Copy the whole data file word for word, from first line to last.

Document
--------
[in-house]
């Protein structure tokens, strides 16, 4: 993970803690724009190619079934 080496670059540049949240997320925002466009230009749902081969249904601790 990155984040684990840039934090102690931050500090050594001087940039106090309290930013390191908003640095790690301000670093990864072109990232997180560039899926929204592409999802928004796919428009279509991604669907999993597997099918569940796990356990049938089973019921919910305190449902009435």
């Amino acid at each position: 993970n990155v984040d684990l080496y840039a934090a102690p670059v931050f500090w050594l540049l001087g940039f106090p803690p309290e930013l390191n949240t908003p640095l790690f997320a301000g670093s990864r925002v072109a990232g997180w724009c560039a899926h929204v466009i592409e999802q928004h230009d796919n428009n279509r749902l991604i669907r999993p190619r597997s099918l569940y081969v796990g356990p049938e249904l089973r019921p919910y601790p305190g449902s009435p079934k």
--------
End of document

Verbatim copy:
[in-house]
């Protein structure tokens, strides 16, 4: 993970803690724009190619079934 080496670059540049949240997320925002466009230009749902081969249904601790 990155984040684990840039934090102690931050500090050594001087940039106090309290930013390191908003640095790690301000670093990864072109990232997180560039899926929204592409999802928004796919428009279509991604669907999993597997099918569940796990356990049938089973019921919910305190449902009435």
């Amino acid at each position: 993970n990155v984040d684990l080496y840039a934090a102690p670059v931050f500090w050594l540049l001087g940039f106090p803690p309290e930013l390191n949240t908003p640095l790690f997320a301000g670093s990864r925002v072109a990232g997180w724009c560039a899926h929204v466009i592409e999802q928004h230009d796919n428009n279509r749902l991604i669907r999993p190619r597997s099918l569940y081969v796990g356990p049938e249904l089973r019921p919910y601790p305190g449902s009435p079934k």